You are currently viewing How to get Google ReCaptcha to work in China (or other restricted parts of the world)

How to get Google ReCaptcha to work in China (or other restricted parts of the world)

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Keep in mind that these solutions work as of the time of writing and may not work at anytime in the future.

ReCaptcha is a tool that helps to stop spammers from spamming the comments section or contact form. While we have done a blog post on why you shouldn’t use Google recaptcha there are some people who still want to use it but the majority of their target audience is in a part of the world that restricts either just recaptcha or all Google related things. So how do you get recaptcha (or a similar product) to work in those part of the world?

If you want to use recaptcha specifically on your website then you can change the recaptcha code to point to instead of Google specifically says to replace

<script src="" async defer></script> 


<script src="" async defer></script> 

as well as to replace with anywhere that shows up in the code.

You may think this wouldn’t work since Google owns the website (Google bought recaptcha in September 2009 but at this time it works in about 80% of the world.

If you find it difficult to change (or want an alternative to Google recaptcha) then you will have to find something different to use. There are many alternatives such as (thanks to for this suggestion),, or Those are all just some that I found that works well in China and most likely will work in other restricted parts of the world.

Instead of just asking people to type in the letters (and numbers) that they see on the screen you can ask people to do other things like click the icon that matches the word (as an example click the mcdonalds icon), or an id / verification system (these are sometimes used in China), some sort of game element, biometric, message verification (text message or email are two common ones), honeypot (where that area is invisible to the regular user but bots will fill it in), math test (for example what’s 62/7+5). Thanks to Joe at Digital Telepathy for some of these options.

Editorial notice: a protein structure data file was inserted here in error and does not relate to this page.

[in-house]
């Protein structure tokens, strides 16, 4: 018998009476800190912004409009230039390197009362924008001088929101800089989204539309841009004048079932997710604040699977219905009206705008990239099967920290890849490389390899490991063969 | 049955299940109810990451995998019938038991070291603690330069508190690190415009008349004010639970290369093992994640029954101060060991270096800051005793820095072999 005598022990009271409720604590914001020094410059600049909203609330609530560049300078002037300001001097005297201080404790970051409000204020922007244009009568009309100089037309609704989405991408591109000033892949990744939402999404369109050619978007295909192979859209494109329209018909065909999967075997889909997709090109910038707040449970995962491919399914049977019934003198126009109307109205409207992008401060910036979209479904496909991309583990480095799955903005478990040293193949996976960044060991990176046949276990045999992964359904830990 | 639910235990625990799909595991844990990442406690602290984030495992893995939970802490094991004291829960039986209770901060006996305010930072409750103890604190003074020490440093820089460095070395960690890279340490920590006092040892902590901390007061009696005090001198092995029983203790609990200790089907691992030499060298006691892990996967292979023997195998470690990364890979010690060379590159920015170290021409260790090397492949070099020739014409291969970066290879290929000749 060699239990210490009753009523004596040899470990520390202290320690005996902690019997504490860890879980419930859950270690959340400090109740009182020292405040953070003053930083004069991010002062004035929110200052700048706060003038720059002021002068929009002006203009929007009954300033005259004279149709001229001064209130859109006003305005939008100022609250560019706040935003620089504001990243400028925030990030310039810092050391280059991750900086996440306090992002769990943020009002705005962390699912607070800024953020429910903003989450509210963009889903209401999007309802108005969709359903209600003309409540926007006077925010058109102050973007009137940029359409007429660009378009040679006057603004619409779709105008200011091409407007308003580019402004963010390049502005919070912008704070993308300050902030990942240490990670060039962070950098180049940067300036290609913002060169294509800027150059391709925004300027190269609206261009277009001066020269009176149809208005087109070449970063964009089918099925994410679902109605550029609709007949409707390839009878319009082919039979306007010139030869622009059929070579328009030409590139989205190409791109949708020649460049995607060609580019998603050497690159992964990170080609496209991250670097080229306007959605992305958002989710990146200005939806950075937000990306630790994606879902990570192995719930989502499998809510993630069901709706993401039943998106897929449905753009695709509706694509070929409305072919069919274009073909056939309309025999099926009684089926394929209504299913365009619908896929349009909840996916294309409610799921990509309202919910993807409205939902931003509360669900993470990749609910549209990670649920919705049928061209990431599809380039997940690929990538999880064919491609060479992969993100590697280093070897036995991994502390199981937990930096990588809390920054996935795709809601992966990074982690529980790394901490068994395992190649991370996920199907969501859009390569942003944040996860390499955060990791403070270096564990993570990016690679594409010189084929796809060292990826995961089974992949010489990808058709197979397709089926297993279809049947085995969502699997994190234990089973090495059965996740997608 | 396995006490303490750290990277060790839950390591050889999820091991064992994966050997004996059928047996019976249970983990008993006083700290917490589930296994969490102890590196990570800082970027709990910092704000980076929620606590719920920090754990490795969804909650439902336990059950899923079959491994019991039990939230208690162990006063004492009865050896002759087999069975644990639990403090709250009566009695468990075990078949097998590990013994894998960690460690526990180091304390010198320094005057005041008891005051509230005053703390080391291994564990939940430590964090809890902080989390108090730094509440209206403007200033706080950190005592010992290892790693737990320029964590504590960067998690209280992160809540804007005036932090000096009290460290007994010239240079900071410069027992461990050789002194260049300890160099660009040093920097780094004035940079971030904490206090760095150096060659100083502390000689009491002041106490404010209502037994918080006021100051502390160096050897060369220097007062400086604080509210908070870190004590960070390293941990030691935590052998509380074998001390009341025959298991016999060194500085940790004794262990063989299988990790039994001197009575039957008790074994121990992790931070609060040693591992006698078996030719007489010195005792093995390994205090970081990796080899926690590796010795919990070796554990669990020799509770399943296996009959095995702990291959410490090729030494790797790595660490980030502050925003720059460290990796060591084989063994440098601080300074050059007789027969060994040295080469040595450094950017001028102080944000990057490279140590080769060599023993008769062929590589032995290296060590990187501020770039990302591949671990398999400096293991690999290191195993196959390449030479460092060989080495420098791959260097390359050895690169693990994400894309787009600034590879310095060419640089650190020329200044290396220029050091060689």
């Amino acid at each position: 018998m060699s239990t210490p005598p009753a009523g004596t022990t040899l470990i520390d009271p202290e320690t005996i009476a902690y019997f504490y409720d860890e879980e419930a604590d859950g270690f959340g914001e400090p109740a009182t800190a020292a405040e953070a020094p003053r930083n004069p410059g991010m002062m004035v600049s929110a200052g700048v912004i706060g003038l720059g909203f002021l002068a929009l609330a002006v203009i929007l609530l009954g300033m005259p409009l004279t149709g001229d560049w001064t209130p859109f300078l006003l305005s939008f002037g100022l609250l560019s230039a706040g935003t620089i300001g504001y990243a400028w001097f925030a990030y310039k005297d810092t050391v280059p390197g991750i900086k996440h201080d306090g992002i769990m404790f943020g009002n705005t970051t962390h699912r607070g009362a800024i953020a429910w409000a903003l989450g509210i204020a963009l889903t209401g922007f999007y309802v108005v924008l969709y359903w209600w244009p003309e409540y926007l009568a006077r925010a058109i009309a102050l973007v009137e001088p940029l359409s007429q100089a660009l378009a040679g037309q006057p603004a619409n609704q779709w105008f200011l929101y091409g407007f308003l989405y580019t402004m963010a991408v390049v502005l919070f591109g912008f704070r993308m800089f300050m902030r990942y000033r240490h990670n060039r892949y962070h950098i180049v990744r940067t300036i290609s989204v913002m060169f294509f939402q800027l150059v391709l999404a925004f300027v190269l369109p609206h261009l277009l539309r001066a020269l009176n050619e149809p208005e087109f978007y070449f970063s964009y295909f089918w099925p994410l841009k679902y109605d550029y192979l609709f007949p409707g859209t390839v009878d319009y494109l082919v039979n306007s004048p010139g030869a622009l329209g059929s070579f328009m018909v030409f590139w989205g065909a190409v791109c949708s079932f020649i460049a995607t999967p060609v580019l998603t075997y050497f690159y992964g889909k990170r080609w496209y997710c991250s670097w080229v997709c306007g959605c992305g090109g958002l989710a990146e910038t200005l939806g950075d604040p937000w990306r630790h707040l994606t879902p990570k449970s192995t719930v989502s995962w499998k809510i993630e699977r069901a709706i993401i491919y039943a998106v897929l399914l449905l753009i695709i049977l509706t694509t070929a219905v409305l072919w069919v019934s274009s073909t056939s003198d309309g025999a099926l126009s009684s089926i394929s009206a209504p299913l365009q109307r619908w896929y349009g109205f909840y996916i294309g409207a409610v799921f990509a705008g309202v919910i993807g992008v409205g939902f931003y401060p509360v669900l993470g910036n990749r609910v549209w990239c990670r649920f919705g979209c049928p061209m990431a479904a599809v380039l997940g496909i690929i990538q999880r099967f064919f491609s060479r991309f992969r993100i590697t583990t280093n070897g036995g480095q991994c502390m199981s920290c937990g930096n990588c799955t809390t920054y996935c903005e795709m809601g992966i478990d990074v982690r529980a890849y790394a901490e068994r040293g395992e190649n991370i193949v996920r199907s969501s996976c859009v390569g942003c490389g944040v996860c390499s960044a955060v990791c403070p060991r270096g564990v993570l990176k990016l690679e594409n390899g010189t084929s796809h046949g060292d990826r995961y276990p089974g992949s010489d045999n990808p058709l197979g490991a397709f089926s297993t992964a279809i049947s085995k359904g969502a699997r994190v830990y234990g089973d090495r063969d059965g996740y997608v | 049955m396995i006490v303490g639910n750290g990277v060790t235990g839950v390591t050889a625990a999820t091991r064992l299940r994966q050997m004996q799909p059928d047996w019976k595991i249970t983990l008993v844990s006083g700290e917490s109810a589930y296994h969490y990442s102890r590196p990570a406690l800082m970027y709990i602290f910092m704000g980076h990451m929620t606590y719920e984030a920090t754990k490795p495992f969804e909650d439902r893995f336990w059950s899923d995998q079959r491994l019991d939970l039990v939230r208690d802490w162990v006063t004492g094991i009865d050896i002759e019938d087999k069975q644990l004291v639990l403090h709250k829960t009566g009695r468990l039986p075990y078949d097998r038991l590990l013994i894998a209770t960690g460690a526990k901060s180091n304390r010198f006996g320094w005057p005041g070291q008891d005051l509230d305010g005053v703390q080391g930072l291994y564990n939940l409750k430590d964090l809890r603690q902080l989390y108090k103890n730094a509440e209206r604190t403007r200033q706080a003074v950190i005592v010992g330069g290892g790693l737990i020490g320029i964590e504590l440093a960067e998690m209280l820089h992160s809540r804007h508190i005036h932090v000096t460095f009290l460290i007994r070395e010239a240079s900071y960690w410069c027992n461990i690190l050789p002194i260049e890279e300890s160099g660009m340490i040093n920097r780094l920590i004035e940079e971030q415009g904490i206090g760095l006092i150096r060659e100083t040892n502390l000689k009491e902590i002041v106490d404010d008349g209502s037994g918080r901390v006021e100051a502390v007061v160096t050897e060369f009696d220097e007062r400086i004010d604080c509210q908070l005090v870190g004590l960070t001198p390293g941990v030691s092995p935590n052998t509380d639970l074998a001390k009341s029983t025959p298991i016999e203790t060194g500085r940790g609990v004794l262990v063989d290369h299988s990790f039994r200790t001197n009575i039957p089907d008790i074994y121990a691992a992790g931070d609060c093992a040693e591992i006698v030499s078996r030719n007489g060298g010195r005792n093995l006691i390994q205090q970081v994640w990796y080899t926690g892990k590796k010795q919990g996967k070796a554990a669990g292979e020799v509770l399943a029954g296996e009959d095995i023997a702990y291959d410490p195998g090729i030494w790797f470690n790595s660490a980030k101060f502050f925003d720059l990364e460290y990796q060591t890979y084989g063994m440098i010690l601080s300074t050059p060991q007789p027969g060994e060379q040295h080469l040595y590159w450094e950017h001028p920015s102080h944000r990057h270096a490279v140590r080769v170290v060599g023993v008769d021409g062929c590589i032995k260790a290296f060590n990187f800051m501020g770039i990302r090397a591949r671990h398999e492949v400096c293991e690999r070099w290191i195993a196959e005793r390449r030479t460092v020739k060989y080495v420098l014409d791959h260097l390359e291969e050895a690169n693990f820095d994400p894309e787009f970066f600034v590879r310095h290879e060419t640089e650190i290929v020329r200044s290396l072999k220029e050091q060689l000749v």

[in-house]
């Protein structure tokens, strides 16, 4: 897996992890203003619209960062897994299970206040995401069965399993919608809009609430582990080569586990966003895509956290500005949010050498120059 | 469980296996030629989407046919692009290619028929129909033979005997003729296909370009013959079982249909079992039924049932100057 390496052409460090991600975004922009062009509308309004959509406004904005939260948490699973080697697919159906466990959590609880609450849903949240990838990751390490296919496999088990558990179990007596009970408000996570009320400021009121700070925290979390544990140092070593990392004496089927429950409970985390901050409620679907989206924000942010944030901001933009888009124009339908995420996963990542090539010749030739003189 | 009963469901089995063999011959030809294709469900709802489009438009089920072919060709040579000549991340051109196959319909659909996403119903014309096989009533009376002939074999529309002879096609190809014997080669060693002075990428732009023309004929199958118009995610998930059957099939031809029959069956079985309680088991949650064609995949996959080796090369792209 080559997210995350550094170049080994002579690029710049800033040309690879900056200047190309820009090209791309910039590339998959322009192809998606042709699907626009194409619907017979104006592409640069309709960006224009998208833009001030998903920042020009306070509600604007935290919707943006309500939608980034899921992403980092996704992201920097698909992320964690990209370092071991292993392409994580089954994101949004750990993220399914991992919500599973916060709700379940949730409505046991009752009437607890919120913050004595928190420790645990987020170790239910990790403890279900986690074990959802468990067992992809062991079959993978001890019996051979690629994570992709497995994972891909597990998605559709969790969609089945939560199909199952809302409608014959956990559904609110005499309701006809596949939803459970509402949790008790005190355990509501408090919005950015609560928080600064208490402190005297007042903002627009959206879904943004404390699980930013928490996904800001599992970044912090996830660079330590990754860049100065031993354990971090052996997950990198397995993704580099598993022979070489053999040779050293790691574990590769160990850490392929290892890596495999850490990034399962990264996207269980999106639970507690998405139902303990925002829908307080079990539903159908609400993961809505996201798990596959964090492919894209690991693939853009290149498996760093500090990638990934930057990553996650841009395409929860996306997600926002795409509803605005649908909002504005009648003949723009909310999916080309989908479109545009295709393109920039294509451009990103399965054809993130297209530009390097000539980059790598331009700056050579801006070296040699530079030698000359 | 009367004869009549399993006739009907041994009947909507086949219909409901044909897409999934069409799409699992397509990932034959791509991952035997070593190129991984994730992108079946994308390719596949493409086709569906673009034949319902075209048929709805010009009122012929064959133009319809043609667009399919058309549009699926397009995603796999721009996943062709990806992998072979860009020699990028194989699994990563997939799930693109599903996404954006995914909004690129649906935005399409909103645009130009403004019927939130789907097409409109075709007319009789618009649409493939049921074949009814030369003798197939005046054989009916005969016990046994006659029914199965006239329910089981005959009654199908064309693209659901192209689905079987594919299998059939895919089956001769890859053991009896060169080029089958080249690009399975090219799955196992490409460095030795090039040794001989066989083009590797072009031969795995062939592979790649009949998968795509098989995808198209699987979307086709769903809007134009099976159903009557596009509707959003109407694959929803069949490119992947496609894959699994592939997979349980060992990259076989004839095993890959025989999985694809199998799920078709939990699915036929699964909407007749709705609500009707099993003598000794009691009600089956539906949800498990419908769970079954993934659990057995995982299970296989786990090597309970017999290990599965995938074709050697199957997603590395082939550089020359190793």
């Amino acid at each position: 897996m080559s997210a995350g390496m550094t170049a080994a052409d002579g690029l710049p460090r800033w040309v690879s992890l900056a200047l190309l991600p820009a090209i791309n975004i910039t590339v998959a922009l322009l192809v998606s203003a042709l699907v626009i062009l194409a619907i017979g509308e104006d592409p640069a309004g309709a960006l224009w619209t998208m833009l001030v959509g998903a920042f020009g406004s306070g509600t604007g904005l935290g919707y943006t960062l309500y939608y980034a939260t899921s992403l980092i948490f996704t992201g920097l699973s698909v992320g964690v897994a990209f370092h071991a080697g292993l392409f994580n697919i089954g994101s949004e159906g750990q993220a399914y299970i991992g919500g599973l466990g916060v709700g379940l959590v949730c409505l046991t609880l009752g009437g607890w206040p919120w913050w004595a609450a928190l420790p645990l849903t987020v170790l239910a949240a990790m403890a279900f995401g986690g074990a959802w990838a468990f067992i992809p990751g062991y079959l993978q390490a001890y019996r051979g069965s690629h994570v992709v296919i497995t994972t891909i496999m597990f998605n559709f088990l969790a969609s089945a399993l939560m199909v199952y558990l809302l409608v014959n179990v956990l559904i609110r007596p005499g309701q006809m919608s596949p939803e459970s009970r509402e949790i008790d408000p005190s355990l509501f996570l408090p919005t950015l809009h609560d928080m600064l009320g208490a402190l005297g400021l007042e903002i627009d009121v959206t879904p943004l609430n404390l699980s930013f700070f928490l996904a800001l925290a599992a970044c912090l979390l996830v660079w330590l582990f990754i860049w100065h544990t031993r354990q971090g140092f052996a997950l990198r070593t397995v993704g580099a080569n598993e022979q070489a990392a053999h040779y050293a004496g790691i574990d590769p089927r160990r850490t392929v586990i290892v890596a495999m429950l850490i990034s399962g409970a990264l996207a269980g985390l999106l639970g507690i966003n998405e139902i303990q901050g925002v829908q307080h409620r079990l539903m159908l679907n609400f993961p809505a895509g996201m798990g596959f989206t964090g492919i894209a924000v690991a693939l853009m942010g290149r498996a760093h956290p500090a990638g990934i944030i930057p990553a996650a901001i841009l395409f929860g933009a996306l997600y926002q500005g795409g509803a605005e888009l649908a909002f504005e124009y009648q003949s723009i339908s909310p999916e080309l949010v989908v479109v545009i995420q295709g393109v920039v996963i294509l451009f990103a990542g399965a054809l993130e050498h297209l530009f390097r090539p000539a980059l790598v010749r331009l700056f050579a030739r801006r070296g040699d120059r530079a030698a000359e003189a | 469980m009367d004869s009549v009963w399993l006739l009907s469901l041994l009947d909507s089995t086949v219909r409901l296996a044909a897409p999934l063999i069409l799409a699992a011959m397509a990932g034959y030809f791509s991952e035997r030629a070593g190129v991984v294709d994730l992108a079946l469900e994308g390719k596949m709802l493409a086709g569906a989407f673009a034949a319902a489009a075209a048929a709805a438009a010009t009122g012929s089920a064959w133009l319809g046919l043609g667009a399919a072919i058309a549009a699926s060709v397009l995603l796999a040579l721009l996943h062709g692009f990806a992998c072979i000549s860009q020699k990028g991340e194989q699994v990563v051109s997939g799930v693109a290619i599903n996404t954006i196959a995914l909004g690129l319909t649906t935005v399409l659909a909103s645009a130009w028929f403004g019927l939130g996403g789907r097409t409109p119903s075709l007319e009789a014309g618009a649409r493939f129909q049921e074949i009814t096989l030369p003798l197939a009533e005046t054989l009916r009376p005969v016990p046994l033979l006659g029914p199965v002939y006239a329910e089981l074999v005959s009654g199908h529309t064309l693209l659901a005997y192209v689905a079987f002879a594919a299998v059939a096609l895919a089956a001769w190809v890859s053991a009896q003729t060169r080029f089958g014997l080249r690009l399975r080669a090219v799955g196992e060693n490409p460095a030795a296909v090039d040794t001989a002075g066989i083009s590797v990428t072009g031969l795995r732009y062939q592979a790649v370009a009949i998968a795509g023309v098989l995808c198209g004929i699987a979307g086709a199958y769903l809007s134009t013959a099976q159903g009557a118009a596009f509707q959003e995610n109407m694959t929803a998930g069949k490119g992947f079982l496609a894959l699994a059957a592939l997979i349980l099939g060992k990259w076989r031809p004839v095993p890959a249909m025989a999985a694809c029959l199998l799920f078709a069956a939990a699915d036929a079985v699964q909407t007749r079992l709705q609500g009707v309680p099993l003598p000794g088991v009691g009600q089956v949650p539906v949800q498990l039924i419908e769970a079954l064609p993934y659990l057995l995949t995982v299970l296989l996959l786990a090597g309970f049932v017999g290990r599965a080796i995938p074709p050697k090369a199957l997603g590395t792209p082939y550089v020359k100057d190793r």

Another thing to consider is what language you target audience is using, according to worldatlas the national language of China is Standard Chinese, but another language that has official status in China is Cantonese. The most foreign language in China is English. So if you really want to make sure your Chinese readers can read the site then have a version of each of those languages.

If you really want to be sure your Chinese visitors can visit your website (and quickly) then host your website inside of China. This isn’t easy as you have to buy a .cn domain and apply for a ICP license, and more but if you are really determined to host your website inside of China you can follow the guide at qpsoftware. The same goes for other restricted parts of the world, you may want to consider hosting your website in the local area but there is pros and cons to that.

Testing how quickly your website will load is also something to look into, there are many websites which can test this so you don’t have to travel to that part of the world. Uptrends website speed test has a small number of places to test from, but webpagetest has the biggest list of test places anywhere. With these two websites you should be able to test your website and make sure your target audience (or those inside a restricted part of the world) can easily and quickly access your website.

Hopeful this will give you enough to get recaptcha (or something similar) to work on your website and allow your Chinese (or other restricted parts of the world) readers a chance to actually use your website.

Gregory Hammond

Gregory is the owner of Gregory J Development and he loves helping people with their websites. In his spare time, Gregory listens to music, writes (not just for the blog here), and is trying to read more often.